LONDON – Air Transport Services Group (ATSG) has received approval from the US Federal Aviation Administration (FAA) for its Passenger-to-FlexCombi conversion scheme for the Boeing 737-700.
The FAA’s Supplemental Type Certification issued for the program offers customers two configurations; a flexible main deck cargo and freight configuration alongside full freight only.
Comments from PEMCO
“To reach this moment in the development of our 737-700 passenger-to-freighter conversion program solidifies our presence as a global leader in the marketplace,” said Mike Andrews, director of conversion programs for PEMCO.
“We are pleased with the performance of our Tampa cargo conversion team and continue to develop innovative products meeting increased customer demand for 737 conversions”, he added.
PEMCO now wants to seek certification from the European Aviation Safety Agency and China’s Civil Aviation Administration for the Boeing 737-700 FlexCombi (FC).
Chisholm Enterprises, a Bahrain based provider of tailored aviation and business solutions in the Middle East, will be the launch customer for the product.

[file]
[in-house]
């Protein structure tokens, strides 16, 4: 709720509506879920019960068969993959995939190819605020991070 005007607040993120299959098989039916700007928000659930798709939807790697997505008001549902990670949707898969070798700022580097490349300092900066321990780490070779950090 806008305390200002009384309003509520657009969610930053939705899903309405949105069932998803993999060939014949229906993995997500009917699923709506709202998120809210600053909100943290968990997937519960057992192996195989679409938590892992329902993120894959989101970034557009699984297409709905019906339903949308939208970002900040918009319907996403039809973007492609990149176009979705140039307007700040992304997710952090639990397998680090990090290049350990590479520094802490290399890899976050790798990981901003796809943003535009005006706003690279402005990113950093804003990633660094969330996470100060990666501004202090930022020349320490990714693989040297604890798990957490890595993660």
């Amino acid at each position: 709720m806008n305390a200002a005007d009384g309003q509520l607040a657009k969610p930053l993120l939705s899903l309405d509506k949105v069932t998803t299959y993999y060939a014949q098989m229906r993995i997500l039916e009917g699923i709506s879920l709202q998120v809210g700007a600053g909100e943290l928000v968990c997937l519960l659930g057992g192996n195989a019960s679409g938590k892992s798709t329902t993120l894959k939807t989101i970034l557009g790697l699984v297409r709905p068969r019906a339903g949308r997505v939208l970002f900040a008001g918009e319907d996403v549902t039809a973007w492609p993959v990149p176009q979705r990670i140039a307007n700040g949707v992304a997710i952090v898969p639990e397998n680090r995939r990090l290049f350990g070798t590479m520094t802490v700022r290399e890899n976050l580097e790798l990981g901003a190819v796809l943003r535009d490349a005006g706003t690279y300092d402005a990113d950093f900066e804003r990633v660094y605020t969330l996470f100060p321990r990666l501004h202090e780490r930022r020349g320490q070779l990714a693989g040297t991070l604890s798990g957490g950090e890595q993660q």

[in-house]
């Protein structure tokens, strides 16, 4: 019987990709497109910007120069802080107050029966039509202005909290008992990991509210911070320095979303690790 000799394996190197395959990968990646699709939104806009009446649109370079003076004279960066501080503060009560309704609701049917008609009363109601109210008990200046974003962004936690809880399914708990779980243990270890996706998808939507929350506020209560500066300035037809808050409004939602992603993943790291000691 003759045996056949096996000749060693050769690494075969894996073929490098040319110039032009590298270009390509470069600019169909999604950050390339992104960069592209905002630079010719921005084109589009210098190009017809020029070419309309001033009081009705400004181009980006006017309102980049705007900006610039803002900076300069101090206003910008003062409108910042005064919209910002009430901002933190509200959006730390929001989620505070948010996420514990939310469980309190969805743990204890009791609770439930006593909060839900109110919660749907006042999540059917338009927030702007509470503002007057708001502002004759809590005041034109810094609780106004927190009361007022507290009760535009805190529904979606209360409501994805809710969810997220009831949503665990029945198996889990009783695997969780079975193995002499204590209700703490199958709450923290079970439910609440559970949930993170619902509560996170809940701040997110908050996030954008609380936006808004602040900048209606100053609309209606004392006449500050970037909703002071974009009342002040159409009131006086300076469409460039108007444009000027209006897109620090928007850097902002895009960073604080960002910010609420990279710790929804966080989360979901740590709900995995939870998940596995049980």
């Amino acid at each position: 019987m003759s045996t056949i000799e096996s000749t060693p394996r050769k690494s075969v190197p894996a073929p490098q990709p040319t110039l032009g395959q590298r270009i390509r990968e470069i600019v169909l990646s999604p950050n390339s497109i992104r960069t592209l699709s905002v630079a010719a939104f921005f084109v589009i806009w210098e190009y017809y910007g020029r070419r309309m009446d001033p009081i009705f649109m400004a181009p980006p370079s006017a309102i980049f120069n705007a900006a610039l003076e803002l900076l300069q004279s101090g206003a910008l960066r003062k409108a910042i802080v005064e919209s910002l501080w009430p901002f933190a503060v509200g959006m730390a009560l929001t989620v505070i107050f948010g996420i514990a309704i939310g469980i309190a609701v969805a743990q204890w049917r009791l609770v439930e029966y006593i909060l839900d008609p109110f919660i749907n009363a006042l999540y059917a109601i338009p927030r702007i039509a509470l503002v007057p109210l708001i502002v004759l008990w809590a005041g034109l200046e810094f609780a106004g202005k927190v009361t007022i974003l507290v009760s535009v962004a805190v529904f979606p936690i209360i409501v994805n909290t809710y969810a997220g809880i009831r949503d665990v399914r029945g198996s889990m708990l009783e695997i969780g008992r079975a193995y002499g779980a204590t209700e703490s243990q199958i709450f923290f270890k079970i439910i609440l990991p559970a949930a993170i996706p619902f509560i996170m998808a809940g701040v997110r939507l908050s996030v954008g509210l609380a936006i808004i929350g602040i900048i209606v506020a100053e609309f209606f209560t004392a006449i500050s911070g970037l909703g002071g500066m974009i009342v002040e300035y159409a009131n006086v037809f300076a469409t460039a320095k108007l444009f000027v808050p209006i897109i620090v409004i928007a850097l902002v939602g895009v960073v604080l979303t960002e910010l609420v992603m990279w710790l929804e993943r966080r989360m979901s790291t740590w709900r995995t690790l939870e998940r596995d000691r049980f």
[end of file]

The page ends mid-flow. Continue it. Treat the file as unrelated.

Its subsidiary, Texel Air, will operate the Boeing 737-700FC from Bahrain International Airport.
PEMCO General Manager Jeff Becker added, “Chisholm is a great partner that provides unique services in its market, so the flexibility of our 737 conversion products continues to meet Chisholm’s needs as its fleet grows.”
The B737-700FC have three configurations a 24-seat cabin plus a 2,640-cubic-foot cargo hold for up to 30,000 pounds of payload in six pallet positions:
A 12-seat cabin plus a 3,005-cubic-foot cargo hold for up to 35,000 pounds of payload in seven pallet positions; or full-freighter mode consisting of a 3,370-cubic-foot cargo hold for up to 40,000 pounds of payload in eight pallet positions.
The available space will accommodate 88” x 125” or 88” x 108” pallets, with the seventh and eighth positions holding smaller pallets.
Alongside the FlexCombi program, PEMCO is developing a full freighter conversion program.
Those freighters would feature nine pallet positions, up to 45,000 pounds of payload, and 3,844 cubic feet of total volume.
The available positions will accommodate 88” x 125” or 88” x 108” pallets, with the ninth position holding a smaller pallet.
This will be no doubt an interesting venture, especially as the cargo industry begins to pick up more in the wake of the ongoing Coronavirus pandemic.